I confess to feeling a tiny sense of insecurity as opposed to being in a campground, but also know that in reality I am safer now than I was coming down the Alcan so early in the season. At least my cell phone gets a signal here so I could call for help if necessary. I don't know what I will do if it is still so dreary tomorrow, but I will decide that then.

I'm only about 56 miles from Homer, but am in no hurry to get there. There are several state parks with campgrounds between here and there that I will probably at least check out before heading down. I've heard this particular drive - coming into Homer where you crest a hill and see the city before you - is absolutely spectacular so I hope to have clearer skies to enjoy that view.

June 11, 2003

Well, it's noon and the color of the day is still monochromatic gray and it's still raining, so I think I'm just staying put. I slept well last night and I still believe there's no point in paying for a campground when I have everything I need here for free. I watch caravans of RVs pass by and a lady I spoke to about a campground in Homer said everyone is pretty upset about the weather. I remember reading that the peninsula is known for frequent rainfall in the summer, so at least I'm not surprised. If the rain doesn't let up tomorrow, I'll go on into Homer anyway and just explore the town as much as possible until the skies clear and I can enjoy the outdoors again.

It's nice that I have so much time to explore here so that I don't feel pressured to press on and sightsee despite the weather. I don't mind spending a couple of days just vegging out and getting caught up with journaling, etc. I'm also glad I have my web page to work on - it's especially nice to relive the places I've enjoyed so much along the way. Since I'm caught up on my Alaska pages, I'm working on Washington now and it's interesting to read what I wrote when Mt. Rainier was the biggest thing I'd ever seen. He is still a god among mountains to me, but after seeing the Alaska ranges, I admit he looks a bit tame and subdued now.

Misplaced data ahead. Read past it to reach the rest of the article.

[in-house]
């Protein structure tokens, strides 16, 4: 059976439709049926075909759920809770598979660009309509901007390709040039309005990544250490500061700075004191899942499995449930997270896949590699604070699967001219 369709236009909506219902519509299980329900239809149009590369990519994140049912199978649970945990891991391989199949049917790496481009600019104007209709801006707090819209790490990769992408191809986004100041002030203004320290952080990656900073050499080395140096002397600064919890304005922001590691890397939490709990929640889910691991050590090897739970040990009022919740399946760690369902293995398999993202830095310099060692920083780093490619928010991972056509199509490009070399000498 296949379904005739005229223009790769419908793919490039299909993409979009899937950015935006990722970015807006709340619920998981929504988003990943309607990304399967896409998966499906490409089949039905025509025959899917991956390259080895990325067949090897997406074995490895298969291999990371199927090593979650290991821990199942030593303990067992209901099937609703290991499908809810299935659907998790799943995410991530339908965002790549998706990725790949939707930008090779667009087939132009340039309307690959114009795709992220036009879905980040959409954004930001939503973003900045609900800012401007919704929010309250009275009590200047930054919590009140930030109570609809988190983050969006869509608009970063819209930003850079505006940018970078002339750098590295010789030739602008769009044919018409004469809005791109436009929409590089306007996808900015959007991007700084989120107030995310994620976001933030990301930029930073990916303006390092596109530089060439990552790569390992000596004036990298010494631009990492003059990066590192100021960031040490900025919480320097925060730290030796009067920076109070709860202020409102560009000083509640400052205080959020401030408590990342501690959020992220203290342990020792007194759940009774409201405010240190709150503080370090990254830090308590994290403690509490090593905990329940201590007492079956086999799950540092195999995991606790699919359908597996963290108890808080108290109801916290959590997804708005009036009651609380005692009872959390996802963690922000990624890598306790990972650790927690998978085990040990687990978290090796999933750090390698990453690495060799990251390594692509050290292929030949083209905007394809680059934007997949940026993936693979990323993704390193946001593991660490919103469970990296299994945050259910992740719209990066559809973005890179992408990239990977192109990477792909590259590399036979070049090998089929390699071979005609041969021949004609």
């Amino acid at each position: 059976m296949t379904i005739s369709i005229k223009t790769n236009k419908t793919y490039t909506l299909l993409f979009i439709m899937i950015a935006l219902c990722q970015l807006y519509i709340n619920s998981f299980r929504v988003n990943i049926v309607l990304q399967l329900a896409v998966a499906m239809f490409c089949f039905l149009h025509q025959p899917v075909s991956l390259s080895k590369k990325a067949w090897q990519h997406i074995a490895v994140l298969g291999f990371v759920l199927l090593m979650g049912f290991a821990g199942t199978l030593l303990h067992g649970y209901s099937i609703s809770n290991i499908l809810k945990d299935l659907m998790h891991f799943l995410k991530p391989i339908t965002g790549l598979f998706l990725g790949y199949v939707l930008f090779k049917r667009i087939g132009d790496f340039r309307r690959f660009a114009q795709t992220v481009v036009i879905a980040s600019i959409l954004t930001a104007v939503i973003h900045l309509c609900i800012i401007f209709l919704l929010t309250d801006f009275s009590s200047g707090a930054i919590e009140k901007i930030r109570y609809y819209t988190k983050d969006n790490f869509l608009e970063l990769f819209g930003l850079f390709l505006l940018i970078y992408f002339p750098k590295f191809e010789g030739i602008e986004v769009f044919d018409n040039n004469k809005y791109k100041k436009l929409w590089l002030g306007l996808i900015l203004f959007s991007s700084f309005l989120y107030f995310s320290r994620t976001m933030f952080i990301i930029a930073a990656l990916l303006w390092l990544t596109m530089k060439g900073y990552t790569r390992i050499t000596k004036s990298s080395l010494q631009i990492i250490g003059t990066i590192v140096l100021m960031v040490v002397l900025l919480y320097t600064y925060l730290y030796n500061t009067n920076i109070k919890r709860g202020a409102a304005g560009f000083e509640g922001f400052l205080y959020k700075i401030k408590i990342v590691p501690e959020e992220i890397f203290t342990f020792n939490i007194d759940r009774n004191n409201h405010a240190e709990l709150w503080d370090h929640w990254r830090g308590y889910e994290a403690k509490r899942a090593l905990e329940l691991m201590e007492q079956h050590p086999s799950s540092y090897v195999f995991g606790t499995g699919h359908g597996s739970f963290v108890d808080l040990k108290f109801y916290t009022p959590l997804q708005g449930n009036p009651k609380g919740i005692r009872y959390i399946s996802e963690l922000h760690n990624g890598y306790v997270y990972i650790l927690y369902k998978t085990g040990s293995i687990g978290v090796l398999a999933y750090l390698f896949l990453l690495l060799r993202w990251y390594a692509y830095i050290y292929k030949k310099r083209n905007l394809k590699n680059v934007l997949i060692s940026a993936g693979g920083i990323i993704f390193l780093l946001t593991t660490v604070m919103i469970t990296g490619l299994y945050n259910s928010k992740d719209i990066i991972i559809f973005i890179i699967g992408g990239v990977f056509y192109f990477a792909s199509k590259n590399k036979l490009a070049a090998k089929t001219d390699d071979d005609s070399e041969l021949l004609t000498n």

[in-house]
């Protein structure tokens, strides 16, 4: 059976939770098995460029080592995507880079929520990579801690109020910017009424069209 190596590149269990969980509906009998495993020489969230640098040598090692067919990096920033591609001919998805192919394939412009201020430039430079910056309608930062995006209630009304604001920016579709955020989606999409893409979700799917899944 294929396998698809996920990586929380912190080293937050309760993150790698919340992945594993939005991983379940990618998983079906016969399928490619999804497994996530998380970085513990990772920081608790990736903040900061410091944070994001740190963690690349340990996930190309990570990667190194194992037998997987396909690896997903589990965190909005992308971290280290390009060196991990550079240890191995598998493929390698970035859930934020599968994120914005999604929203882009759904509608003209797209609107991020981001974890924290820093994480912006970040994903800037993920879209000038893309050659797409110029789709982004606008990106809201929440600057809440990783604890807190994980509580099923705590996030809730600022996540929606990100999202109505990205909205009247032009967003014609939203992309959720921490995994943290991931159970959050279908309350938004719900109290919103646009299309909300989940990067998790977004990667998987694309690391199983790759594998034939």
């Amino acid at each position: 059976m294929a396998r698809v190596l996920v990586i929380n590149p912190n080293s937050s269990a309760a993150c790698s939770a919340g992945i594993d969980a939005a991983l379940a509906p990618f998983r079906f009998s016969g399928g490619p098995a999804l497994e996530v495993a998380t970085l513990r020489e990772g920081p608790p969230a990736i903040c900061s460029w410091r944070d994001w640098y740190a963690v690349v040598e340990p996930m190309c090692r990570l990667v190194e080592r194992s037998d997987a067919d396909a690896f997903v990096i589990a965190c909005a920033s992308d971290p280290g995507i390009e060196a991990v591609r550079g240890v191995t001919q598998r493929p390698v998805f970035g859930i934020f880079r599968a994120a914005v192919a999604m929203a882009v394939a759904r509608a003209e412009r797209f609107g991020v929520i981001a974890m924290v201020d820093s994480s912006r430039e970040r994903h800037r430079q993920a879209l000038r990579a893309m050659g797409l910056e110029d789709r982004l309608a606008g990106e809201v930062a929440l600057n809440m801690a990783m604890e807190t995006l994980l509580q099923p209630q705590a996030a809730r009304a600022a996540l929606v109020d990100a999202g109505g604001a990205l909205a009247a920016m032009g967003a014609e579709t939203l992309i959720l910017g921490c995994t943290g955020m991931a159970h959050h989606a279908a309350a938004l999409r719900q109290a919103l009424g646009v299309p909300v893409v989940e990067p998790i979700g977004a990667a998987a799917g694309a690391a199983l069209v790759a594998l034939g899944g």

June 12, 2003 - Lifting and kissing clouds

Well, the clouds literally lifted this morning - straight up like a set of blinds opening up the view. When I looked outside it was a cosmic sight to see a long, low, dark line of clouds slowly lifting and revealing the majestic views they had been hiding. I knew I must be in a scenic spot since the turnout had a camera icon on the sign to it, but it really was breathtaking to see clearly what had been behind the cloudcover for the past 2 days. The snow covered mountains across the bay looked like lustrous ethereal creatures lying on the horizon as the line of clouds formed a ceiling above them and the water reflected the brightness of the line of sunshine it streaked across the bay.

I quickly got dressed and was on the road in record time - one of the nice advantages to not having hookups is not having to unhook.

I had been told to stop at the scenic pullout right before Homer, and boy, was I ever glad I did. It offered a panoramic view of Kachemak Bay and Cook Inlet which surrounds the tip of peninsula that the Homer Spit juts from. It showcases the volcanoes St. Augustine, Mt. Iliamna and Mt. Redoubt that look like wizards in white robes reigning over the magic kingdom.

At this altitude the cloud line formed offshoots of soft mist blowing across the scenery. The local garden club had planted beautiful little areas of indigenous wildflowers that were still wet with dew. I sat on one of the benches and watched the show for a while when a most miraculous thing happened. I could see the light mist approaching and all of a sudden I was enveloped by it - I was kissed by a cloud! It felt like it passed right through me as it gently sprayed me and moved on. I felt blessed by it and remembered the only other time in my life that happened - and I thought that was surely a once-in-a-lifetime thing. Over 11 years ago, when I sat on the slopes of Haleakala one morning for a sunrise visit, that same thing happened. I've forgotten a lot of things in my life, but I never forgot the sweetness of a cloud kiss and I'm eternally grateful I got to experience it twice in one lifetime.